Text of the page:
Skip to Content
Offices In Colorado Springs, Pueblo, And The Denver Metro Area

When going through a divorce, one of the most important issues you must address is property division. Generally, “marital property” consists of any property and debt either spouse accumulated during the marriage. It doesn’t matter who bought the item or whose name is on the lease. The law assumes that spouses share all assets, and both spouses own all marital property equally.

Therefore, the law must distribute all marital assets in a divorce, deciding who should be the single owner of each asset. This property division can have lasting financial implications for both spouses after the marriage ends.

In Colorado, property is divided “equitably.” This article examines some of the key considerations that influence equitable property division.

Understanding "Equitable" Versus "Equal"

Equitable Property Division

Legally, “equitable” is a synonym for the word “fair.” When attempting to divide assets “equitably,” Colorado courts look at the circumstances of each case. Then, they decide how to “fairly” distribute property.

The process is nuanced, and it considers a variety of factors, such as:

  • Each spouse’s contribution to the marital estate
  • The value of the property each spouse will receive
  • Who is the rightful, entitled owner of a particular asset

To sum up: The equitable approach is not a simple mathematical division. Instead, it looks at who deserves what and makes decisions accordingly.

Equal Property Division

States that use an “equal” model are often called “community property” states. Generally, this system is considered the older, outdated model, and only nine states operate this way.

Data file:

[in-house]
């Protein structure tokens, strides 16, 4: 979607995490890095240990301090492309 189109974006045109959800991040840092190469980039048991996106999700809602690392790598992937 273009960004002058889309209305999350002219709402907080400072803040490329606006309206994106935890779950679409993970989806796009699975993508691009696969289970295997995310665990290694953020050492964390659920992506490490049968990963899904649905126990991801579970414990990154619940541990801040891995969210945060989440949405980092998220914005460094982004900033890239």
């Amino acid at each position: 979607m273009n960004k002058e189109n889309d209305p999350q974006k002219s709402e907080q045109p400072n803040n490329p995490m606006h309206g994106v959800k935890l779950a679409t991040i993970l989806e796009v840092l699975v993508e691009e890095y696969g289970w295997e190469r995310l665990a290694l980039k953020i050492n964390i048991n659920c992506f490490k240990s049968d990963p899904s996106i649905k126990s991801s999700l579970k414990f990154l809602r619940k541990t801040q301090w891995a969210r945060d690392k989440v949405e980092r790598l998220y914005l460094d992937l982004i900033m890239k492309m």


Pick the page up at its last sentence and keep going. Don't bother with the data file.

In community property states, courts try to give each spouse 50% of the overall marital assets. This system is more dispassionate and mathematical, but it has its consequences. For example, if one spouse keeps the home, they owe the other spouse half of the home’s value. All this value is tied up into the home, and now the spouse who keeps the home has a problem. They have to find a way to give their spouse tens or hundreds of thousands of dollars to keep the house.

To keep division equal, spouses may have to sell assets and split the profits. They can also trade physical property until both spouses have 50%, or, if they have cash on hand, they can buy one another’s half of assets.

The Criteria for Equitable Distribution

Fair property division requires a careful and comprehensive evaluation of each divorce case. Ultimately, it wants to give each spouse what they deserve and what they need to remain financially healthy.

When making equitable division decisions, judges consider factors such as:

  • The age and health of each spouse
  • The liquidity of the marital property
  • Whether a spouse is entitled to certain assets
  • Whether a spouse is guilty of squandering marital assets
  • Whether a spouse will have primary child custody (custody can affect who keeps the home.)
  • Any marital misconduct that may have contributed to the breakup (courts can use property as a form of compensation for abused or mistreated spouses.)

Claiming Entitlement to Property